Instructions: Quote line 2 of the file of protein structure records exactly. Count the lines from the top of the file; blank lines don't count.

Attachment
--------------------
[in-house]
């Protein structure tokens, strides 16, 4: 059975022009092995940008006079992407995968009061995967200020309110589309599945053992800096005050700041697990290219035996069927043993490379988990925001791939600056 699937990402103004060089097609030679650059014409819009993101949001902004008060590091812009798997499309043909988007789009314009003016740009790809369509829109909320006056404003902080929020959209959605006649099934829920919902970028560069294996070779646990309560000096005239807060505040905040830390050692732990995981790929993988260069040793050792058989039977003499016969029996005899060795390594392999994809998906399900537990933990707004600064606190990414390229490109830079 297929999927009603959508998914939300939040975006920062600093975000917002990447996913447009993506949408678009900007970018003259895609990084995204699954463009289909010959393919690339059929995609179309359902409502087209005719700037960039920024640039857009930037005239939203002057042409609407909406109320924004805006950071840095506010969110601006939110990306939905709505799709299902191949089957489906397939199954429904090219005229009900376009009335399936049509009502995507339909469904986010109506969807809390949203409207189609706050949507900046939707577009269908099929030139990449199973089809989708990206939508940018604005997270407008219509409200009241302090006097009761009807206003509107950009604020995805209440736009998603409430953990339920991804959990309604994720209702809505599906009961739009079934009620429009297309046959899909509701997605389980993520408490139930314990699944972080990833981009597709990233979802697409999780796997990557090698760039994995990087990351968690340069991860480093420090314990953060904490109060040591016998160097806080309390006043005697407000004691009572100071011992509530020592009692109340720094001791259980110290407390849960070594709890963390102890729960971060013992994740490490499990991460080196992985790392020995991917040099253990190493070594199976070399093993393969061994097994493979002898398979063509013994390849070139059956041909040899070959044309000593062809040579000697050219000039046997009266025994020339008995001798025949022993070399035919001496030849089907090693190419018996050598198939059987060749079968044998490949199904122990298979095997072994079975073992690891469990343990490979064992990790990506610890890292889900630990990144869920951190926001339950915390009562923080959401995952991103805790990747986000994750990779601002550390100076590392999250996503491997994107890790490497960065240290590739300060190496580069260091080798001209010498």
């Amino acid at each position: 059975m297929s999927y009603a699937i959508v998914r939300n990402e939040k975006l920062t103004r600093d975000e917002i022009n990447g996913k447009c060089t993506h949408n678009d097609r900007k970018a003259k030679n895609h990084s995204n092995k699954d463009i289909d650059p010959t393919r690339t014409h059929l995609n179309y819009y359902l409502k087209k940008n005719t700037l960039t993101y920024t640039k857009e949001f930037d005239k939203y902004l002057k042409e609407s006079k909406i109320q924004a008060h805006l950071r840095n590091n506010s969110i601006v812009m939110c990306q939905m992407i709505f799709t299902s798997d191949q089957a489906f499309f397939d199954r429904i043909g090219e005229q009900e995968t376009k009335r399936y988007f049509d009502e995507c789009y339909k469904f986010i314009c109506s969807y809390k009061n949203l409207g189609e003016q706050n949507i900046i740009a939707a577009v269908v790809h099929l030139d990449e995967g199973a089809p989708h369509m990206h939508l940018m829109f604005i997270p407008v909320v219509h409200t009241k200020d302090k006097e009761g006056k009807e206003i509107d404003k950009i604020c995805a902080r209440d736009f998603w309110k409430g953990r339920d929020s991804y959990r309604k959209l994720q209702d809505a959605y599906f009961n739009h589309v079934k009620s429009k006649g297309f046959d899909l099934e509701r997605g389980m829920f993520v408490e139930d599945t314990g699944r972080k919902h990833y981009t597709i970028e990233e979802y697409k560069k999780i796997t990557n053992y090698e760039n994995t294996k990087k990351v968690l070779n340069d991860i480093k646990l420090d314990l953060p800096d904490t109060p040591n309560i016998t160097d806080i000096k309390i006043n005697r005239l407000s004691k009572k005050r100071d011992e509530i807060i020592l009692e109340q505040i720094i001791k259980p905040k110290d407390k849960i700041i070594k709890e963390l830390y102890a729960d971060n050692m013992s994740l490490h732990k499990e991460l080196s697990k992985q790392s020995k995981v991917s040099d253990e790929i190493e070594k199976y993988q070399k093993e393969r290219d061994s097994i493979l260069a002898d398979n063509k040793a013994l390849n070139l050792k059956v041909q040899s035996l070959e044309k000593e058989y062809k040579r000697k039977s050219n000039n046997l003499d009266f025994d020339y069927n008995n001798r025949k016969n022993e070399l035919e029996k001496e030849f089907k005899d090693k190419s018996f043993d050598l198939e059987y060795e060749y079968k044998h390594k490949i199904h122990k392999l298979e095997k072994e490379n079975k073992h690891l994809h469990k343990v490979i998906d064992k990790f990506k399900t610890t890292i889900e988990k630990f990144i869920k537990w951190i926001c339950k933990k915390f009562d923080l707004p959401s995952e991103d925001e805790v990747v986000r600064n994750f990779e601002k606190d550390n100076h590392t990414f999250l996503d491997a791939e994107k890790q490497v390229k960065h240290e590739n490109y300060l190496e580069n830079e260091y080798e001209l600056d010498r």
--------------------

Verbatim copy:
């Protein structure tokens, strides 16, 4: 059975022009092995940008006079992407995968009061995967200020309110589309599945053992800096005050700041697990290219035996069927043993490379988990925001791939600056 699937990402103004060089097609030679650059014409819009993101949001902004008060590091812009798997499309043909988007789009314009003016740009790809369509829109909320006056404003902080929020959209959605006649099934829920919902970028560069294996070779646990309560000096005239807060505040905040830390050692732990995981790929993988260069040793050792058989039977003499016969029996005899060795390594392999994809998906399900537990933990707004600064606190990414390229490109830079 297929999927009603959508998914939300939040975006920062600093975000917002990447996913447009993506949408678009900007970018003259895609990084995204699954463009289909010959393919690339059929995609179309359902409502087209005719700037960039920024640039857009930037005239939203002057042409609407909406109320924004805006950071840095506010969110601006939110990306939905709505799709299902191949089957489906397939199954429904090219005229009900376009009335399936049509009502995507339909469904986010109506969807809390949203409207189609706050949507900046939707577009269908099929030139990449199973089809989708990206939508940018604005997270407008219509409200009241302090006097009761009807206003509107950009604020995805209440736009998603409430953990339920991804959990309604994720209702809505599906009961739009079934009620429009297309046959899909509701997605389980993520408490139930314990699944972080990833981009597709990233979802697409999780796997990557090698760039994995990087990351968690340069991860480093420090314990953060904490109060040591016998160097806080309390006043005697407000004691009572100071011992509530020592009692109340720094001791259980110290407390849960070594709890963390102890729960971060013992994740490490499990991460080196992985790392020995991917040099253990190493070594199976070399093993393969061994097994493979002898398979063509013994390849070139059956041909040899070959044309000593062809040579000697050219000039046997009266025994020339008995001798025949022993070399035919001496030849089907090693190419018996050598198939059987060749079968044998490949199904122990298979095997072994079975073992690891469990343990490979064992990790990506610890890292889900630990990144869920951190926001339950915390009562923080959401995952991103805790990747986000994750990779601002550390100076590392999250996503491997994107890790490497960065240290590739300060190496580069260091080798001209010498």